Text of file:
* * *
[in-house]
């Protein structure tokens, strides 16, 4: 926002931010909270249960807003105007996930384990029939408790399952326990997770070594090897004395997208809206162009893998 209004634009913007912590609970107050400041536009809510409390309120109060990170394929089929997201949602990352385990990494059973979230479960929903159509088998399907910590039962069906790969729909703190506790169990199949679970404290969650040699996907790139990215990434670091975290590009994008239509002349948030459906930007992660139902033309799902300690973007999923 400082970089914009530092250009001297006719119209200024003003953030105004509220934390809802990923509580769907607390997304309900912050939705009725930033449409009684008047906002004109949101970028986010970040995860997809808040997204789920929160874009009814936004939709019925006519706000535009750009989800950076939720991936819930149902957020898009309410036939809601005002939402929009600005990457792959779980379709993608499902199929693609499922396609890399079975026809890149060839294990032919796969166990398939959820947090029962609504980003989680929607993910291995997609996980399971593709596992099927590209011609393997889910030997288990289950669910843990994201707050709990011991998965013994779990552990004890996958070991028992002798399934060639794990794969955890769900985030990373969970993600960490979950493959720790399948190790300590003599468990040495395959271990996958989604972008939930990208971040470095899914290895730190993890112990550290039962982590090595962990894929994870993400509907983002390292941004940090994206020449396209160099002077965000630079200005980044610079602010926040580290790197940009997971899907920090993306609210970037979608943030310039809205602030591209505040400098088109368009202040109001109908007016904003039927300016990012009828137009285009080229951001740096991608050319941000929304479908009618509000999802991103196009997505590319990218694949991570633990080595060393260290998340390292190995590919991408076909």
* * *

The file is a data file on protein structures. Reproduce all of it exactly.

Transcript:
[in-house]
């Protein structure tokens, strides 16, 4: 926002931010909270249960807003105007996930384990029939408790399952326990997770070594090897004395997208809206162009893998 209004634009913007912590609970107050400041536009809510409390309120109060990170394929089929997201949602990352385990990494059973979230479960929903159509088998399907910590039962069906790969729909703190506790169990199949679970404290969650040699996907790139990215990434670091975290590009994008239509002349948030459906930007992660139902033309799902300690973007999923 400082970089914009530092250009001297006719119209200024003003953030105004509220934390809802990923509580769907607390997304309900912050939705009725930033449409009684008047906002004109949101970028986010970040995860997809808040997204789920929160874009009814936004939709019925006519706000535009750009989800950076939720991936819930149902957020898009309410036939809601005002939402929009600005990457792959779980379709993608499902199929693609499922396609890399079975026809890149060839294990032919796969166990398939959820947090029962609504980003989680929607993910291995997609996980399971593709596992099927590209011609393997889910030997288990289950669910843990994201707050709990011991998965013994779990552990004890996958070991028992002798399934060639794990794969955890769900985030990373969970993600960490979950493959720790399948190790300590003599468990040495395959271990996958989604972008939930990208971040470095899914290895730190993890112990550290039962982590090595962990894929994870993400509907983002390292941004940090994206020449396209160099002077965000630079200005980044610079602010926040580290790197940009997971899907920090993306609210970037979608943030310039809205602030591209505040400098088109368009202040109001109908007016904003039927300016990012009828137009285009080229951001740096991608050319941000929304479908009618509000999802991103196009997505590319990218694949991570633990080595060393260290998340390292190995590919991408076909």